ELIO FIORUCCI JAIL SENTENCE IS SUSPENDED
MILAN — Elio Fiorucci, founder of the offbeat sportswear company that bears his name, has pleaded guilty to charges of bankruptcy fraud and falsifying company reports and has been sentenced to a suspended prison term of 22 months.
Fiorucci, who is now the company’s creative director, entered his plea bargain in a Milan court during an arraignment hearing in connection with the 1989 court-administered bankruptcy of Fiorucci SpA.
Fiorucci and five other defendants, including Luciano Benetton, who once owned a minority stake in Fiorucci, are alleged to have fiddled with company books before Fiorucci filed for bankruptcy. They are also alleged to have made Fiorucci look more profitable on paper than it actually was in order to convince judges to give it a second chance.
“This trial has destroyed my life,” Fiorucci told WWD. “I plea bargained at my lawyer’s request and because I didn’t want the trial to drag on for 10 years. I had nothing to do with the company when all of this took place. I was not responsible for anything.”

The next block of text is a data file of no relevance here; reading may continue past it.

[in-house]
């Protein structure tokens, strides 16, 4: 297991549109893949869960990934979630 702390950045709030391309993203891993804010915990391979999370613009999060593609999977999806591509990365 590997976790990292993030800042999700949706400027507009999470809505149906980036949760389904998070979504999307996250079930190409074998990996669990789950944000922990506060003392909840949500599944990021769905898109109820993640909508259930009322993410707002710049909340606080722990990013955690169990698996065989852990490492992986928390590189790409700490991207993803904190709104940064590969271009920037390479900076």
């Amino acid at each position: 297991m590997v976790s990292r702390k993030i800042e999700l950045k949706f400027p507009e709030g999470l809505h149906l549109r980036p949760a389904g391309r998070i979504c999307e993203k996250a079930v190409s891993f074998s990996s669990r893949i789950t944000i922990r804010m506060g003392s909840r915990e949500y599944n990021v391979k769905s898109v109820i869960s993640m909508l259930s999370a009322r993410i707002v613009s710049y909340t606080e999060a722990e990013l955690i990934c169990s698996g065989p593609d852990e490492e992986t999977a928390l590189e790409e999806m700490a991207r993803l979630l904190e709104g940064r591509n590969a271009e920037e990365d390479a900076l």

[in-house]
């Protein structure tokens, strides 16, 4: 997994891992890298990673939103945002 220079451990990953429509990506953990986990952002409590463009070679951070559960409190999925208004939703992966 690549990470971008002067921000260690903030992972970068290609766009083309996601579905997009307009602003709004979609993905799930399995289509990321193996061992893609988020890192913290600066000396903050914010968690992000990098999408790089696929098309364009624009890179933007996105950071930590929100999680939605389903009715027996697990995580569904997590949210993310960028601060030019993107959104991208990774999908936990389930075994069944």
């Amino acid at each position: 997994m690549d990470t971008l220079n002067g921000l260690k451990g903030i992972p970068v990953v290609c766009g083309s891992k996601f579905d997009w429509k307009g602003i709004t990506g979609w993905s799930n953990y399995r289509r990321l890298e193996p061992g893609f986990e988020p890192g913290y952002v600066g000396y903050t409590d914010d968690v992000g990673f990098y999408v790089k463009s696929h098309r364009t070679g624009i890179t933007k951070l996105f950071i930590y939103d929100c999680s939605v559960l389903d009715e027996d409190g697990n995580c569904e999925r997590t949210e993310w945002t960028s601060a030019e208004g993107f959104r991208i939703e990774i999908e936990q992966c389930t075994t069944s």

Under Italian law, defendants who enter a plea bargain usually do not serve prison sentences and the crime disappears from their records after five years.
In 1990, a year after Fiorucci closed, the Tokyo-based Edwin International acquired the Fiorucci name. That same year, Edwin granted the master license for Fiorucci products to Sagitario, a privately held firm.
The trial, which began four years ago, ended late last week.
Luciano Benetton, chief of the Benetton Group, had owned a minority stake in Fiorucci and served on the company’s board between 1985 and 1987. An arraignment hearing for Benetton and the other defendants has been scheduled for Feb. 15.